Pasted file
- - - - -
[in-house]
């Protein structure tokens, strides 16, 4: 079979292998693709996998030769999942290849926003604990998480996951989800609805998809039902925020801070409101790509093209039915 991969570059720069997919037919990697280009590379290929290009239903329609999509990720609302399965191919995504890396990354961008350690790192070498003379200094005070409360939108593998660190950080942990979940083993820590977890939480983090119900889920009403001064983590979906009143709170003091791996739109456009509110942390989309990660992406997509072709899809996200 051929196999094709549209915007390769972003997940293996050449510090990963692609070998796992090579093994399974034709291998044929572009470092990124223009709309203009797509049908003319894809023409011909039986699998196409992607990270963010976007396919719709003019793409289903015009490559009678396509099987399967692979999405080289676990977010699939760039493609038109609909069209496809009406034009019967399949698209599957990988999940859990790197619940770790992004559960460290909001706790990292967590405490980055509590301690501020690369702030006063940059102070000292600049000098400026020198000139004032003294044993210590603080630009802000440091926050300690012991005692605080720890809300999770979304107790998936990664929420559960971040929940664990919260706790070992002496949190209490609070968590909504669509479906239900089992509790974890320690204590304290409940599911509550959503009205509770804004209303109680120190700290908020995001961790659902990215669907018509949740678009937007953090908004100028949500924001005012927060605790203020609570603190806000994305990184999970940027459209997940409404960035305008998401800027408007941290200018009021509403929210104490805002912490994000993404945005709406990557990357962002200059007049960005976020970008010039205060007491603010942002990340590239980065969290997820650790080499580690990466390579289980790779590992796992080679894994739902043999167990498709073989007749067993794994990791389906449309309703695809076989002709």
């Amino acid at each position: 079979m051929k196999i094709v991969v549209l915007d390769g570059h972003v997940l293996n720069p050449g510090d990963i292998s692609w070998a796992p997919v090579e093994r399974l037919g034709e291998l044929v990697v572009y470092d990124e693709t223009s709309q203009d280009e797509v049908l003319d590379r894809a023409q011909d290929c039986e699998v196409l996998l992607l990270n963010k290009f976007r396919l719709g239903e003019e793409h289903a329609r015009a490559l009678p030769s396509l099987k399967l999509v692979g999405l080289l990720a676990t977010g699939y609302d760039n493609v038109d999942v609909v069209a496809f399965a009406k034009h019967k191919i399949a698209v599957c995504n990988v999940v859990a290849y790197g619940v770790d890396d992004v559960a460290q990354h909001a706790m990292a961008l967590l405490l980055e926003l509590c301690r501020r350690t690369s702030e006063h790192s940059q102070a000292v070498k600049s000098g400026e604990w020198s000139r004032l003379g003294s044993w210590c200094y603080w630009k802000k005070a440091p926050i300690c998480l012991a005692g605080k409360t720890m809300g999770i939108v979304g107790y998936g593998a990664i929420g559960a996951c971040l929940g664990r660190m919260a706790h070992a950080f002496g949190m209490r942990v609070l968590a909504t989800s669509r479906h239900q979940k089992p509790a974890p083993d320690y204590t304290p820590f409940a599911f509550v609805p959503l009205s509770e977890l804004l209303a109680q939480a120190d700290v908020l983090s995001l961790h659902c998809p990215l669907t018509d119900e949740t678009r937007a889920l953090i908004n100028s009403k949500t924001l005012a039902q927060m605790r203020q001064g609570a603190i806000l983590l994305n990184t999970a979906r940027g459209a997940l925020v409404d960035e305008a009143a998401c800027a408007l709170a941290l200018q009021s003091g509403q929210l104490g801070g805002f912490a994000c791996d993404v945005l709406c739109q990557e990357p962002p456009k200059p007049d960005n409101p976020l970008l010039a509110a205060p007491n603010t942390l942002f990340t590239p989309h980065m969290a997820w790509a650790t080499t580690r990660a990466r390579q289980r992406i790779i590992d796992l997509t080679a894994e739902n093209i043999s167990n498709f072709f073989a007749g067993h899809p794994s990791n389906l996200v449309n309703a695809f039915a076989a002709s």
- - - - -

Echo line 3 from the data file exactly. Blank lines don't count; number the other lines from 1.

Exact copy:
């Amino acid at each position: 079979m051929k196999i094709v991969v549209l915007d390769g570059h972003v997940l293996n720069p050449g510090d990963i292998s692609w070998a796992p997919v090579e093994r399974l037919g034709e291998l044929v990697v572009y470092d990124e693709t223009s709309q203009d280009e797509v049908l003319d590379r894809a023409q011909d290929c039986e699998v196409l996998l992607l990270n963010k290009f976007r396919l719709g239903e003019e793409h289903a329609r015009a490559l009678p030769s396509l099987k399967l999509v692979g999405l080289l990720a676990t977010g699939y609302d760039n493609v038109d999942v609909v069209a496809f399965a009406k034009h019967k191919i399949a698209v599957c995504n990988v999940v859990a290849y790197g619940v770790d890396d992004v559960a460290q990354h909001a706790m990292a961008l967590l405490l980055e926003l509590c301690r501020r350690t690369s702030e006063h790192s940059q102070a000292v070498k600049s000098g400026e604990w020198s000139r004032l003379g003294s044993w210590c200094y603080w630009k802000k005070a440091p926050i300690c998480l012991a005692g605080k409360t720890m809300g999770i939108v979304g107790y998936g593998a990664i929420g559960a996951c971040l929940g664990r660190m919260a706790h070992a950080f002496g949190m209490r942990v609070l968590a909504t989800s669509r479906h239900q979940k089992p509790a974890p083993d320690y204590t304290p820590f409940a599911f509550v609805p959503l009205s509770e977890l804004l209303a109680q939480a120190d700290v908020l983090s995001l961790h659902c998809p990215l669907t018509d119900e949740t678009r937007a889920l953090i908004n100028s009403k949500t924001l005012a039902q927060m605790r203020q001064g609570a603190i806000l983590l994305n990184t999970a979906r940027g459209a997940l925020v409404d960035e305008a009143a998401c800027a408007l709170a941290l200018q009021s003091g509403q929210l104490g801070g805002f912490a994000c791996d993404v945005l709406c739109q990557e990357p962002p456009k200059p007049d960005n409101p976020l970008l010039a509110a205060p007491n603010t942390l942002f990340t590239p989309h980065m969290a997820w790509a650790t080499t580690r990660a990466r390579q289980r992406i790779i590992d796992l997509t080679a894994e739902n093209i043999s167990n498709f072709f073989a007749g067993h899809p794994s990791n389906l996200v449309n309703a695809f039915a076989a002709s």